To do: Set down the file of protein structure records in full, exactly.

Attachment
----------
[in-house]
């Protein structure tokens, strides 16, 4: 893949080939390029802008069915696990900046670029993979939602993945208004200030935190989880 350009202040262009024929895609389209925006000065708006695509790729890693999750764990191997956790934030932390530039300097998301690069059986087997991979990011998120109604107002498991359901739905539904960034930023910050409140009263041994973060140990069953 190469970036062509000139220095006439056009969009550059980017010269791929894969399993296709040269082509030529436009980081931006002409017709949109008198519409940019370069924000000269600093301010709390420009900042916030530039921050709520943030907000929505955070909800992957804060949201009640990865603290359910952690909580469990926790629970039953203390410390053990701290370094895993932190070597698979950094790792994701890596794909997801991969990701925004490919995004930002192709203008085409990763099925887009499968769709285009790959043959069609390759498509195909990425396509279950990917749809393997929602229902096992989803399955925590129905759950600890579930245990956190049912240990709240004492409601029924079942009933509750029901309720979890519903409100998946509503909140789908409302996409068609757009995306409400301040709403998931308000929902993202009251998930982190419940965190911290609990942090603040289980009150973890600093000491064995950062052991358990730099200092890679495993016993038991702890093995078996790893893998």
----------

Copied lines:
[in-house]
């Protein structure tokens, strides 16, 4: 893949080939390029802008069915696990900046670029993979939602993945208004200030935190989880 350009202040262009024929895609389209925006000065708006695509790729890693999750764990191997956790934030932390530039300097998301690069059986087997991979990011998120109604107002498991359901739905539904960034930023910050409140009263041994973060140990069953 190469970036062509000139220095006439056009969009550059980017010269791929894969399993296709040269082509030529436009980081931006002409017709949109008198519409940019370069924000000269600093301010709390420009900042916030530039921050709520943030907000929505955070909800992957804060949201009640990865603290359910952690909580469990926790629970039953203390410390053990701290370094895993932190070597698979950094790792994701890596794909997801991969990701925004490919995004930002192709203008085409990763099925887009499968769709285009790959043959069609390759498509195909990425396509279950990917749809393997929602229902096992989803399955925590129905759950600890579930245990956190049912240990709240004492409601029924079942009933509750029901309720979890519903409100998946509503909140789908409302996409068609757009995306409400301040709403998931308000929902993202009251998930982190419940965190911290609990942090603040289980009150973890600093000491064995950062052991358990730099200092890679495993016993038991702890093995078996790893893998």